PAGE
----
Wildfires have killed two people in southeastern Spain and forced thousands to evacuate in the Canary Islands where flames ravaged a rare nature reserve, authorities have said.
Two firefighters died from injuries sustained in battling a fire in the province of Alicante, an emergency services official said on Monday.
One firefighter died on Monday in an Alicante city hospital while another died there on Sunday, the official said. Two other firefighters remained in hospital.
Firefighters battled through the night to quell the flames in the pine forest of Torre de les Macanes north of Alicante. The fire remained active after breaking out on Sunday, a regional government spokeswoman said.
"The fire has been stabilised" after covering about 600 hectares, a national government spokeswoman in the region said.
The Alicante blaze was one of half a dozen raging throughout Spain on Monday.
World Heritage Site
Far away on the Atlantic archipelago of the Canary Islands, a popular tourist destination, aircraft were dousing flames engulfing a ravine on the western side of the island of La Gomera.
That fire first broke out more than a week ago.
Fanned by warm winds on Monday, it raced through the tinder-dry cane and pasture in the ravine, forcing nearly 1,000 tourists and residents to evacuate from the western island town of Valle Gran Rey, as authorities feared fires in surrounding hills could engulf the town.
A further 3,000 people, including many visitors, were gathered in the western port of Puerto de Vueltas on La Gomera, waiting to see how the fire developed, said Candelaria Ceballos, spokeswoman for the Canary Island regional government.
Those who chose to leave had to be ferried off by boat because the road was cut off, the government said. A ship took 629 people to the eastern side of the island on Sunday night and another 281 early on Monday.
Ceballos said some 3,100 hectares, including some 800 hectares in the Garajonay National Park, had been destroyed since the fire began on August 4.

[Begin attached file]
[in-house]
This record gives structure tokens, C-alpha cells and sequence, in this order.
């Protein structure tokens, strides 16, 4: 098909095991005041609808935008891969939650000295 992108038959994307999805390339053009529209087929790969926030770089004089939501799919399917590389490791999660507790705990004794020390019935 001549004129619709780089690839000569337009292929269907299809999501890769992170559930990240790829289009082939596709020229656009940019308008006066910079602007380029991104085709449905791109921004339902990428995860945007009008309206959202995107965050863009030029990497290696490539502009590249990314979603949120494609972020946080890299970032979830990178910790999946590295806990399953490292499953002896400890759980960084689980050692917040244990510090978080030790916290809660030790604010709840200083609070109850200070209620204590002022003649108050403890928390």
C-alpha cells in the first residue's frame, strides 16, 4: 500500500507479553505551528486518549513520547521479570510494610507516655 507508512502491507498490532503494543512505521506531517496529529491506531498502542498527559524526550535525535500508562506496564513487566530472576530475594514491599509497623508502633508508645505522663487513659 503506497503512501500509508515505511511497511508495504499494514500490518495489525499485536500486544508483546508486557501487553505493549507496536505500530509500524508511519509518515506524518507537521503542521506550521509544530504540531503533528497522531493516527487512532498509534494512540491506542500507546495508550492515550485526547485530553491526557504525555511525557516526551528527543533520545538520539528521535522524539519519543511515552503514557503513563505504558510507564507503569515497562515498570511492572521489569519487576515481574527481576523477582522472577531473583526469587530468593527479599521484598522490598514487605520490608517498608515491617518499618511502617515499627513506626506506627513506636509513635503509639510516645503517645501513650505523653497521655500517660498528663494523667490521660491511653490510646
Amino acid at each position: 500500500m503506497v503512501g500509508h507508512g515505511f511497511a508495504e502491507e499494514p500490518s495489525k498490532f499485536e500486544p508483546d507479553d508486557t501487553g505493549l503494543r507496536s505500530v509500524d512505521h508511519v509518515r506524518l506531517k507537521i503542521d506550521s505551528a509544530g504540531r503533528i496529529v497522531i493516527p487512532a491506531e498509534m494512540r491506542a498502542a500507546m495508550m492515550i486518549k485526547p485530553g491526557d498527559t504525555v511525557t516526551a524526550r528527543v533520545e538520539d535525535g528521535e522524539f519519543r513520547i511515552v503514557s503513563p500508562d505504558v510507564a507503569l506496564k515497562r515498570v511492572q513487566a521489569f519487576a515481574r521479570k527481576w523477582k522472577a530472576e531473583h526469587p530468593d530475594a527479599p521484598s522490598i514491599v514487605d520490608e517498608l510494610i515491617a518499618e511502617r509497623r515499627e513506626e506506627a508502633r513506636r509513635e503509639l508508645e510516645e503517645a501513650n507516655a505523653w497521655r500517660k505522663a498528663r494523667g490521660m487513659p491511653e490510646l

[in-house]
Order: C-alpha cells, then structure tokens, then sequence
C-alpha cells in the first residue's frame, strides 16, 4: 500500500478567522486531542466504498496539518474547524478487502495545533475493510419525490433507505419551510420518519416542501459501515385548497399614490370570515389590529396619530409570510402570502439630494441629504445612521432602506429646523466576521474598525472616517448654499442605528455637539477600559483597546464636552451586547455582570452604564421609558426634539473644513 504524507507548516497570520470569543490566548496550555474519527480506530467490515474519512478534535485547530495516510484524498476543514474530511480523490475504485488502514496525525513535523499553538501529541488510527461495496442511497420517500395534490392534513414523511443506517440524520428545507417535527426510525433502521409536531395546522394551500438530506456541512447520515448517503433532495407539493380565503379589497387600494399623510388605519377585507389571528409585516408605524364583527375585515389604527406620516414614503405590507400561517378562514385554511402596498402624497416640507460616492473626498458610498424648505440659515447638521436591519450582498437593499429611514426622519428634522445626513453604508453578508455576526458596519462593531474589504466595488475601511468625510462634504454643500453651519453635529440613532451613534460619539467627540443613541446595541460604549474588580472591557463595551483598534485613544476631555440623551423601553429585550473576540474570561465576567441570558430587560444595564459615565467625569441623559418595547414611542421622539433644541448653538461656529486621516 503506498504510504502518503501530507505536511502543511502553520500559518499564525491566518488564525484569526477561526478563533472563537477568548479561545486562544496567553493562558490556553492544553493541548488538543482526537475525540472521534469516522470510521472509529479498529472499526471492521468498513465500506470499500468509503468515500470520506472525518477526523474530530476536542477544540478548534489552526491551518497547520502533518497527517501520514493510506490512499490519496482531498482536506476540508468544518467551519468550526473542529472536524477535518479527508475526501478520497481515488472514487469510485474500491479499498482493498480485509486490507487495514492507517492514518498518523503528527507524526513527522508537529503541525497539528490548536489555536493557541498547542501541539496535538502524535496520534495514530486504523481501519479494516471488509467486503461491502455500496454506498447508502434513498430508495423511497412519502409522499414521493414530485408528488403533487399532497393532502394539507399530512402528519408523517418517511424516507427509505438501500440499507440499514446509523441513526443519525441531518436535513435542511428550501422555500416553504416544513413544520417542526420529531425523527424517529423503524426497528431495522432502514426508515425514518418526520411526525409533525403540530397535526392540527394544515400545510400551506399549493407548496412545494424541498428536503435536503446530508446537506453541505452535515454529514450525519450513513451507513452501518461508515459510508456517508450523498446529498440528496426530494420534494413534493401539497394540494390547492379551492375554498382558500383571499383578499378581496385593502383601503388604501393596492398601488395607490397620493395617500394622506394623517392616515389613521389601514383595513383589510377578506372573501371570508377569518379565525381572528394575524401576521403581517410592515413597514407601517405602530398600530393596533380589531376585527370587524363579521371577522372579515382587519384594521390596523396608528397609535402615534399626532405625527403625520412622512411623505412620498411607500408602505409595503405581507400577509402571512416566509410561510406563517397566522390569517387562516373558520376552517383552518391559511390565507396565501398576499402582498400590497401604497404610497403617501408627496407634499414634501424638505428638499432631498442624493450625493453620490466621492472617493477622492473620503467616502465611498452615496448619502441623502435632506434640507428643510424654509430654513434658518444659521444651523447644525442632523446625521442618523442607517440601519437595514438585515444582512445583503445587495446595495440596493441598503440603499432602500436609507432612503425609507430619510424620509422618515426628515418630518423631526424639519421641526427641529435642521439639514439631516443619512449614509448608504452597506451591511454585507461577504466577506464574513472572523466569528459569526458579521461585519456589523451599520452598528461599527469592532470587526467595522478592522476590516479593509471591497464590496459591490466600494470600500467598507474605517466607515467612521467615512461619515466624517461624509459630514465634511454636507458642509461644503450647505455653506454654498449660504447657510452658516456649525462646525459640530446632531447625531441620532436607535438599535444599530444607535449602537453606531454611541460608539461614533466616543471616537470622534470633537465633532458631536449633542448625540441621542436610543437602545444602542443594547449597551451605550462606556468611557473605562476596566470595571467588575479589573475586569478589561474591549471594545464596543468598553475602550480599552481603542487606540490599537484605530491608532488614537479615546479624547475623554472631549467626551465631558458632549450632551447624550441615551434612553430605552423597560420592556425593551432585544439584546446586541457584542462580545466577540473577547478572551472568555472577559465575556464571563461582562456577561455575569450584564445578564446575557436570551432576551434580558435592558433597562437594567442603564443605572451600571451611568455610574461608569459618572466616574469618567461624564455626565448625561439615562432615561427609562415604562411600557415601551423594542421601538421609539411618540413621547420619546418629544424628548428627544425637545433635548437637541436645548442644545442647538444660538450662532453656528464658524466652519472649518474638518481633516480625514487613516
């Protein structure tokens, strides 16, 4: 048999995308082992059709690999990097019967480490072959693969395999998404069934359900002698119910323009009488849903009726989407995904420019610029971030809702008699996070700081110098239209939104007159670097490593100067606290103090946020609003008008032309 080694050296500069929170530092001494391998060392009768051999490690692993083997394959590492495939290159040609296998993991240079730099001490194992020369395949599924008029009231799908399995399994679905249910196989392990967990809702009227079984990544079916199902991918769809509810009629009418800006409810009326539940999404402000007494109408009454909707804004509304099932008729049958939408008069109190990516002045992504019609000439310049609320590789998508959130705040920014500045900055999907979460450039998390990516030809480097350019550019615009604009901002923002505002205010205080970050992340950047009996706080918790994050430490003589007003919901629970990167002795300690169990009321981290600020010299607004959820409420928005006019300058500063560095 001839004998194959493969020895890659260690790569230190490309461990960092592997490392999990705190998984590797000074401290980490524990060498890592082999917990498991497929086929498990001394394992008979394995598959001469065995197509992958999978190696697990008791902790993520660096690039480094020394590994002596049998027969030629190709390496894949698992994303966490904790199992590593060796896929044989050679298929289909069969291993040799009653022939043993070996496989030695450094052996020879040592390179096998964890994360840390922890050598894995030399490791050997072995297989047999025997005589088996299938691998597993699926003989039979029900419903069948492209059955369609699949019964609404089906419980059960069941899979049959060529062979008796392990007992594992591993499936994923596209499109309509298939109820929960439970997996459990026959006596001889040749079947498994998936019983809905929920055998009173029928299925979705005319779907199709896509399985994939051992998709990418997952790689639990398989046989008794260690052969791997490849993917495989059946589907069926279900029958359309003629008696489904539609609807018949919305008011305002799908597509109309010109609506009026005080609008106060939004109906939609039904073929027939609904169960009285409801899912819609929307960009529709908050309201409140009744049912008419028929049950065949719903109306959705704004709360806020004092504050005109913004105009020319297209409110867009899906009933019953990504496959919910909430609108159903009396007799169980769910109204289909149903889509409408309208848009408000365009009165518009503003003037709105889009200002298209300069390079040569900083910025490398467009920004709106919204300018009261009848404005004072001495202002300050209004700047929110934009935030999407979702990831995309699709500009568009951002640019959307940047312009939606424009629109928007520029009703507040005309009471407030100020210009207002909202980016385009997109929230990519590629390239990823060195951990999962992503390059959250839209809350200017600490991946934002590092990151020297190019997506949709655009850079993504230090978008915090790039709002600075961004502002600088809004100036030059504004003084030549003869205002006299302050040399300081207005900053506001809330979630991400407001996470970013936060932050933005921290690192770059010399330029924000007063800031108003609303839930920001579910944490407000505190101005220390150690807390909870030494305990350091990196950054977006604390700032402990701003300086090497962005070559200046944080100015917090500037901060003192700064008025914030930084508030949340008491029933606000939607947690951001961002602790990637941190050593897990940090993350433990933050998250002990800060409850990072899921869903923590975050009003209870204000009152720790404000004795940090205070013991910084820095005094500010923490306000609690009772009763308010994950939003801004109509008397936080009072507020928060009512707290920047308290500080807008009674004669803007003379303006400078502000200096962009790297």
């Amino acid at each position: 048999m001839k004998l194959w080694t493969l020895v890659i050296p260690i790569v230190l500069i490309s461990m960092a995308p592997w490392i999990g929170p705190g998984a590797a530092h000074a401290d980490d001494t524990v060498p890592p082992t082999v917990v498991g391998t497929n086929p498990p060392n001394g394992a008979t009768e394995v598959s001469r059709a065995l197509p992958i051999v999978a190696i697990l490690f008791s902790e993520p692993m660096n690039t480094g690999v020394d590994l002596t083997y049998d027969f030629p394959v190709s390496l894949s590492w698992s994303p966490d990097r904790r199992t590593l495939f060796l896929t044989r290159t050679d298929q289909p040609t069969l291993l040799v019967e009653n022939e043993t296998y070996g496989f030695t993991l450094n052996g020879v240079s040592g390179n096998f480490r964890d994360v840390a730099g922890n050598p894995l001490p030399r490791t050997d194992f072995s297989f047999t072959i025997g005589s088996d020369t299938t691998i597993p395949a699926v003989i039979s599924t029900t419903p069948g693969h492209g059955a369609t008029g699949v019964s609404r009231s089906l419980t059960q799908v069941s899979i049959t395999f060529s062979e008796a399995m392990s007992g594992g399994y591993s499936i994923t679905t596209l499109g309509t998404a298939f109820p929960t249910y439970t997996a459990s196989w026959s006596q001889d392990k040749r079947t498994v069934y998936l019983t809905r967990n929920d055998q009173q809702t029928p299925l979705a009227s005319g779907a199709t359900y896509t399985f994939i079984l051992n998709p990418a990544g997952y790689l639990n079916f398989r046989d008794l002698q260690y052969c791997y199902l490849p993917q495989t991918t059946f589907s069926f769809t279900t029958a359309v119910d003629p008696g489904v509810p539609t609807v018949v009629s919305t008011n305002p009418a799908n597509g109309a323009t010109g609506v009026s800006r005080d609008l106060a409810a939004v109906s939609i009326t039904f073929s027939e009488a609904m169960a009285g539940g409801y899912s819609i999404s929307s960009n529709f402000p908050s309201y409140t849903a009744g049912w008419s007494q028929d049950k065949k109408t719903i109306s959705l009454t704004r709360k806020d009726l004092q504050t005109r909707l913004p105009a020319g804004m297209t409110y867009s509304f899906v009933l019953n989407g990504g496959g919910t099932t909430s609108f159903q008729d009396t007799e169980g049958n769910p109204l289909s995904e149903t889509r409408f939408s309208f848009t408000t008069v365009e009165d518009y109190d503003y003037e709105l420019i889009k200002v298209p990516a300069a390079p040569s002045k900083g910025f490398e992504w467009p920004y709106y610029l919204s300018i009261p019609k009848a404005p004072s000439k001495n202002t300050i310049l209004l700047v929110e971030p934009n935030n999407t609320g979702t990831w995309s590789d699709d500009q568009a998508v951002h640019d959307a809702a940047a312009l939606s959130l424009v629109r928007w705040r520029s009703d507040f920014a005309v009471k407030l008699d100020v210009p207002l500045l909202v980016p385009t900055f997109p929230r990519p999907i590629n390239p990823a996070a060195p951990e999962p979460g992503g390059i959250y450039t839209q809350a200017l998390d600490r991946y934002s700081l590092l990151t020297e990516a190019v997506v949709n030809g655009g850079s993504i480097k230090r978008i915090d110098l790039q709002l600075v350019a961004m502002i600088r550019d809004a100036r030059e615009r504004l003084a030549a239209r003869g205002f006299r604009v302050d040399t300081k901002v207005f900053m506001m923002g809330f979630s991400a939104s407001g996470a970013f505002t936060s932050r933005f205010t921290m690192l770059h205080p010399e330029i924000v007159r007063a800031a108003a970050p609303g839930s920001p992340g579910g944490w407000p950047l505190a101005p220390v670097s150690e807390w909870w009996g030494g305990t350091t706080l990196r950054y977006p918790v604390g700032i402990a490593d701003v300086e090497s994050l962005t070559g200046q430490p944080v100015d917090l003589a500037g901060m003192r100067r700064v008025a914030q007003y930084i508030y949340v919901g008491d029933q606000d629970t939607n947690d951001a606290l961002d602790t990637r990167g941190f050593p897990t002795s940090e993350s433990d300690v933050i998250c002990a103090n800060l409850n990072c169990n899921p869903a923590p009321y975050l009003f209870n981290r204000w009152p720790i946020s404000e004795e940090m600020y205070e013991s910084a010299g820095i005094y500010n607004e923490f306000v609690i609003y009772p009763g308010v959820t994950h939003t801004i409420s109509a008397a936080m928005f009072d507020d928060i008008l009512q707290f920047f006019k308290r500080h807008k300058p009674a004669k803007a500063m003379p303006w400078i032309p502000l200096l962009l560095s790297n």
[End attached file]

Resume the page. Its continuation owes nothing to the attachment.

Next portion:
The park contains woodlands that have survived since the Tertiary age, 11 million years ago, and was declared a World Heritage Site by the UN cultural agency in 1986.
The blaze was thought to have been brought under control last week but it rekindled on Friday.
Some 5,000 people were evacuated from other towns on La Gomera and neighbouring popular tourist island of Tenerife because of fires over the weekend but were later able to return to their homes.
"The fire in Tenerife is now quite stabilised. In the Valle Gran Rey ravine there is still an inhabited area that needs to be protected," the regional security minister Javier Gonzalez Ortiz told a news conference.
Spain is at particularly high risk of fires this summer after suffering its driest winter in 70 years. The heat topped 40 degrees Celsius in recent days, but eased around most of the country on Sunday.
The Spanish government said 132,300 hectares of land had been burnt this year up to August 5, and several blazes have broken out across the country in recent days.
The Canary Island regional government has called on Spain to boost the islands' firefighting capacity.
With the island 1,380km from Spain's southwestern tip, it can take more than a day for planes to be deployed from the mainland.